Sindhu is one of the ventures by the Michelin-starred chef of Benares in Mayfair outside of London. Atul Kochhar was the first Indian to be awarded a Michelin star and since that first accolade for Tamarind restaurant, he has claimed huge success. I’m certain Sindhu, in Marlow – fast becoming a destination for top-end restaurants – will be no less popular. It’s traditional Indian cuisine in a contemporary manner, set against the most English of backdrops looking over the beautiful Buckinghamshire weir.
I went to Benares a few years back and had probably my best eating experience to date. It was a revelation – the most exquisite, modern Indian food with an English twist. So I jumped at the chance to review Sindhu and was expecting good things at this fresh endeavour out of town. And it was certainly up to the mark. Everything was perfectly balanced. The interior was classy but comfortable, the service was slick but friendly. Indian cuisine has long been a favourite in England, and is one of mine for sure, the colourful dishes bursting with fragrant spices and rich flavours. But Kochhar takes us beyond Indian food as we know it. “Diaspora food” is something he’s mentioned before during his career. He has travelled to places Indians left for decades-centuries ago to see how traditional recipes and the flavours have developed. It’s something he’s brought to Sindhu. Beetroot, garden peas, rabbit and cod were among the local ingredients used and mixed with the recipes and spices of India; He’s created something very special here.Enough of the background and onto the food. Or the cocktails, rather. The Sindhu Martini was suggested and never regretted – talk about a Martini with a twist. Made with Tanqueray, curry leaves, fresh ginger, lemongrass and fresh lime it was tangy and fresh, I could have sipped it all night, was I not here to try more of the food. I am glad to report back that even though it was fine dining, a favourite ritual of mine wasn’t forgotten and a pile of poppadoms and homemade chutneys and sauces were brought out. Following this was a taster from the chef, tomato chutney on top of steamed chickpea cake with a fantastically smooth texture. We were off to a great start. The 7-course tasting menu costs £69 per person, £124 with wine pairing (there’s also a vegetarian tasting option). We were too swayed by the side orders on the à la carte menu, and I’d also spotted a favourite from Benares, so opted for choosing our own. The signature dish I recognised from the Mayfair flagship restaurant was the Kargosh Tikka Pie. And I’d choose it over and over. It’s a sublime and humorous fusion of British and Indian tastes, rabbit cooked in spices inside pastry, and far more sophisticated than it sounds. It came with a wild berry chutney and radish salad for a real kick of flavours and a wonderful mix of textures. Also for starter was Kalyera Uthapam – spiced lobster on a rice pancake, Hebridean kelp and chana lentil podi with an apple sambhar. The texture of the lobster was spot on and the clove coming through the sambhar sauce worked it perfectly.I am It was time for another cocktail. This time a cherry-chilli mix. It was a slow burner as the chilli took over my taste buds. How to match it? The incredible strength (and smell) of old fashioned cherry. Be warned, this cocktail packs quite the punch and maybe should be left for the end of the meal, though definitely a work of mouth-art. More lobster for main (I couldn’t resist) this time roasted tail with Goan Xec Xec sauce pushing through flavours of turmeric, chilli and warm spices. My date shared with me the Meen Moilee, semolina-covered cod on South Indian Upma, a thick porridge made out of dry roasted semolina, served with coconut moilee. The fish was cooked beautifully and the whole dish was soft and so delicately flavoured. I wish this was the first thing I’d tasted in our meal as I fear our choice for bold dishes meant the subtler tastes in this incredible plate were lost on us.So it was the sides that caught our eye, leading us away from the tasting menu. Those we chose were quite earthy and packed less new flavours than I was expecting. Perhaps it’s just that beetroot and peas as so deeply rooted in my mind as old fashioned ‘British’ vegetables, but the sides – although each had a certain flair – didn’t compete with those main courses recommended by our expert waiter. Note to self: Take their good advice; There’s a lesson that didn’t need re-learning. It’s why I’m heading back for the tasting menu right away. Something I noted during each beautifully constructed, colourful dish was the wonderful combination of textures in the food. It all worked so well, soft and crunchy, moist and dry, and that’s just on top of the incredible play with flavour. On the Sunday when we visited, Sindhu was full of British Asian families enjoying the atmosphere and wonderful food. Never mind Kochhar’s Michelin star, this is surely the most reliable tribute to his superb culinary credentials. Later in the evening, the restaurant was quieter, but still full, mostly with couples who had travelled from near and far for the experience, and judging from the buzz and happy atmosphere, they weren’t disappointed.Mango Bhapa Doi – yoghurt cheesecake – came for dessert and we were persuaded, again quite rightly, to add mango and pistachio kulfi (ice cream) to the order. A perfectly light, fruity way to finish the dinner. In all, it’s sophisticated cuisine in a comfortable dining room with hella good views of the Thames at Marlow. Sindhu is a restaurant to head to and I am so pleased I made the journey up-river to try something new. Stay at the Compleat Angler hotel where the restaurant is located and take in the other 2 Michelin restaurants in Marlow over a weekend. Is that a the best offer for an English weekend of feasting or what?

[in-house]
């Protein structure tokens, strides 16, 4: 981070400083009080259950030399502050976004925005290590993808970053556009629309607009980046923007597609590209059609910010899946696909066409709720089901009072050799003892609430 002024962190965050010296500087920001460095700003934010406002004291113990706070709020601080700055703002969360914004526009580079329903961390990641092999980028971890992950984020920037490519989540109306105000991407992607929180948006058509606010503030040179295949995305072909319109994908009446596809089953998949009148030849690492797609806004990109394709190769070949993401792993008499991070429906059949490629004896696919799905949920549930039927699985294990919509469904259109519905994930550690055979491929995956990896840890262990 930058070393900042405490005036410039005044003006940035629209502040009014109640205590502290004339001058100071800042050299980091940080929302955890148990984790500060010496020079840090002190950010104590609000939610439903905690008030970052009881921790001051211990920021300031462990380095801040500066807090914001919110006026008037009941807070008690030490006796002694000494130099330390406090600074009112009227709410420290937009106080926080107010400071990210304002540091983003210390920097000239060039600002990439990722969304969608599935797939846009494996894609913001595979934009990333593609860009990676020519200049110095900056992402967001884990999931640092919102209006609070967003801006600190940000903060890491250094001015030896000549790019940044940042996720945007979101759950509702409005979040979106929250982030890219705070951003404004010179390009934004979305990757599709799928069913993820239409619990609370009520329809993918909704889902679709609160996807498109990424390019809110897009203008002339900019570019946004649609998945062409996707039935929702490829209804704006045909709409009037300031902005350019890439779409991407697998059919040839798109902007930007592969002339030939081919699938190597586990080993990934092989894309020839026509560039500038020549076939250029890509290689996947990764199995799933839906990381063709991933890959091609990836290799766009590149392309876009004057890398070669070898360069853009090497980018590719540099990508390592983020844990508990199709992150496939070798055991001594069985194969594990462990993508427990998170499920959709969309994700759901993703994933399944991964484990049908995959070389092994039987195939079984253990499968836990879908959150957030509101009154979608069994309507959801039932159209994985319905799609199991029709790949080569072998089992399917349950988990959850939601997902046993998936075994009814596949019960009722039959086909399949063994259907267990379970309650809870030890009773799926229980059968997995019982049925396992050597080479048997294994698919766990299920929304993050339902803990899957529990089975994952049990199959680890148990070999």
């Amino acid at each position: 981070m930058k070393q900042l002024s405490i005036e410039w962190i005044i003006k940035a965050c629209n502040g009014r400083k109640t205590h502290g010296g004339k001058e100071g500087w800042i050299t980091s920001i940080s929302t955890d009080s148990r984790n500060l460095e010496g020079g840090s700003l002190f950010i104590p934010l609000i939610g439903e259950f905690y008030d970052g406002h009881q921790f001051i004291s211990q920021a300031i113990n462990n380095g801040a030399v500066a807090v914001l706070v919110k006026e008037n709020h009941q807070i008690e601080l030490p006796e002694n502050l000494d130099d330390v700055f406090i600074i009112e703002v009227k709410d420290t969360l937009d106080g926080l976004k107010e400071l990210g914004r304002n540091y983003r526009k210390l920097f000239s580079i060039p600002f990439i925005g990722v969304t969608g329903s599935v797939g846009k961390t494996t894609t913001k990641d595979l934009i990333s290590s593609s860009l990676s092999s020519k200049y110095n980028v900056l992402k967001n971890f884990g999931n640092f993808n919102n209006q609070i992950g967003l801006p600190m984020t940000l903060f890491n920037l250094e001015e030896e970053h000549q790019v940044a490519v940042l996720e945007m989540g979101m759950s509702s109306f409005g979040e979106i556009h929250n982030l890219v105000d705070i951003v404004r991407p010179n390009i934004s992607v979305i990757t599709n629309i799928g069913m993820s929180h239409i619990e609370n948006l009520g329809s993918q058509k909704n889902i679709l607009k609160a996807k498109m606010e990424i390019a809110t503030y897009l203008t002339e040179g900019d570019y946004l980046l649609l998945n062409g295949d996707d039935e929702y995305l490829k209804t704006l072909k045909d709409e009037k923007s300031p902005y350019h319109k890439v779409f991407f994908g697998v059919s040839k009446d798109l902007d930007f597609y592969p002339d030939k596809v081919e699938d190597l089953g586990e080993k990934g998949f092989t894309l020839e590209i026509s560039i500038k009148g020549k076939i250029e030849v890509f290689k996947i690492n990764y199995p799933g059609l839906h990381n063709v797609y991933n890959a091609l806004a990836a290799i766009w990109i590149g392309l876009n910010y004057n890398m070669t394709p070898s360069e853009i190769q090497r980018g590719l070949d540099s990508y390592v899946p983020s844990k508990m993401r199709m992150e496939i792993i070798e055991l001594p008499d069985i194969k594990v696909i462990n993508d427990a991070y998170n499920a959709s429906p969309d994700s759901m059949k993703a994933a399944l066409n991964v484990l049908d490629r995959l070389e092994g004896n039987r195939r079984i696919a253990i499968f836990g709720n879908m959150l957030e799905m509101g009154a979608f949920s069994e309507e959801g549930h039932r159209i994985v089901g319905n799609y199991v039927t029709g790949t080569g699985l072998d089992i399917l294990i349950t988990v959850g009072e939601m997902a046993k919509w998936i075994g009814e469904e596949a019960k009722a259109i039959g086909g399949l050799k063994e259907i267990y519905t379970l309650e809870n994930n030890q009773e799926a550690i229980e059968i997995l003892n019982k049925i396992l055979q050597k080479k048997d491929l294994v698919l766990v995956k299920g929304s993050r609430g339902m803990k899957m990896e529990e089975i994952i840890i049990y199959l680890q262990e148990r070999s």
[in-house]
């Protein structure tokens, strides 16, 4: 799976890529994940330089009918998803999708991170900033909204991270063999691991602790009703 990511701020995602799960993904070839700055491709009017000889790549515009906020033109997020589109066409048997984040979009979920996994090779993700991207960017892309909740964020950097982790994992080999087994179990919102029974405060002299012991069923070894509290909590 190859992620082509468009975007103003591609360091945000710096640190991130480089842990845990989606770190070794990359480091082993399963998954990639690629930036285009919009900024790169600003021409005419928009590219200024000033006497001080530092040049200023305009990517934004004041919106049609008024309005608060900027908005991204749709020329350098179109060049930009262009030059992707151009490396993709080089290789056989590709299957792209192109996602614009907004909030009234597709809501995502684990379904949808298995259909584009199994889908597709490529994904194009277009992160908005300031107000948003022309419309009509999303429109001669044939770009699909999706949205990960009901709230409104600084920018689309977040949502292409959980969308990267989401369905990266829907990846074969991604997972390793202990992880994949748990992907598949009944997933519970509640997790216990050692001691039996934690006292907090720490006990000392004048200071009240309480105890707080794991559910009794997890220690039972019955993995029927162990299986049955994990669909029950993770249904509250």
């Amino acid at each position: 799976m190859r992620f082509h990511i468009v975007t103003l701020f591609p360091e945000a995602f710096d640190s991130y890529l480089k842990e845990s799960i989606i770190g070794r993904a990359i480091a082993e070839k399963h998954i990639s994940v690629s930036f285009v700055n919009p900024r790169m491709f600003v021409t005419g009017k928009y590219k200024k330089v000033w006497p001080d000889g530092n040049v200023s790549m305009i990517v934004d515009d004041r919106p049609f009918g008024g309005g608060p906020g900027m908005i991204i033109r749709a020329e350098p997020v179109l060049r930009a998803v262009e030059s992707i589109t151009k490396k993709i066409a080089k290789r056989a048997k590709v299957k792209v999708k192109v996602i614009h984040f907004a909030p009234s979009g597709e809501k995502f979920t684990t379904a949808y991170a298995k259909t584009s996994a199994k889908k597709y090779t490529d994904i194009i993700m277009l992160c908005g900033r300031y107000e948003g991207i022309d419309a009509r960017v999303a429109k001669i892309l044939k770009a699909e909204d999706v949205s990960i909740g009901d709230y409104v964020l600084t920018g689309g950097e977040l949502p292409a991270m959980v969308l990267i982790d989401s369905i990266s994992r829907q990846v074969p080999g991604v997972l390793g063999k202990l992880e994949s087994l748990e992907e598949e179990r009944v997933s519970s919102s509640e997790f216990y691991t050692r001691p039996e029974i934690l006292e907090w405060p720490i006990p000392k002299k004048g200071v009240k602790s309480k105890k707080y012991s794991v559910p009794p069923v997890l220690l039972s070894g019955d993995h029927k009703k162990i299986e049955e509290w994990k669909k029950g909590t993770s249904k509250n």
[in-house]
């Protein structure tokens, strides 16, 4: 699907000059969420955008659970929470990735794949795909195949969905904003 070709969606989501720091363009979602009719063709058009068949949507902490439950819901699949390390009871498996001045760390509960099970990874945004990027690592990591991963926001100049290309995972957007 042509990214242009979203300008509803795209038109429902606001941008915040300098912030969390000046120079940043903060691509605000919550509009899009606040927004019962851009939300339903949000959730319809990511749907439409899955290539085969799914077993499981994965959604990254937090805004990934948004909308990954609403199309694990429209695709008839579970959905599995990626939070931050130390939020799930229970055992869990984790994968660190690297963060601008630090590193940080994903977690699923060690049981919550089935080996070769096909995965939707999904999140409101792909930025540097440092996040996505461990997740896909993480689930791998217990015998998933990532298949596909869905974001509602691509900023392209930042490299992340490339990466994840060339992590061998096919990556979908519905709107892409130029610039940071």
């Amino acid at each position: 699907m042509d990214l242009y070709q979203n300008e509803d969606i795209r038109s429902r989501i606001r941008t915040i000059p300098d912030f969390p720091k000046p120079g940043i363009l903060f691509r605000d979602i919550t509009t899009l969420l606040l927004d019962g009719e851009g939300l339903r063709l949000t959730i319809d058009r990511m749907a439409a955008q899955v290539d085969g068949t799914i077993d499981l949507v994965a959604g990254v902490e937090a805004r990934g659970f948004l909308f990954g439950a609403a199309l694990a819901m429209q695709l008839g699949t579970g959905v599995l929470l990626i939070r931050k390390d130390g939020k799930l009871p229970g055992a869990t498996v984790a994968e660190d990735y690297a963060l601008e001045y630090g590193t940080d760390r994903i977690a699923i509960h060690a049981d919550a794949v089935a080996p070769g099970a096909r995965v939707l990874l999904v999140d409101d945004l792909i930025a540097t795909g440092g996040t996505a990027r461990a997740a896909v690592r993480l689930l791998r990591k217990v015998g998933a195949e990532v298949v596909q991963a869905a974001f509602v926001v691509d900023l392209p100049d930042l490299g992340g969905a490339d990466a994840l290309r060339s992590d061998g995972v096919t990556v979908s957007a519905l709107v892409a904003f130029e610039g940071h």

Sindhu by Atul Kochhar
The Compleat Angler
Marlow Bridge Lane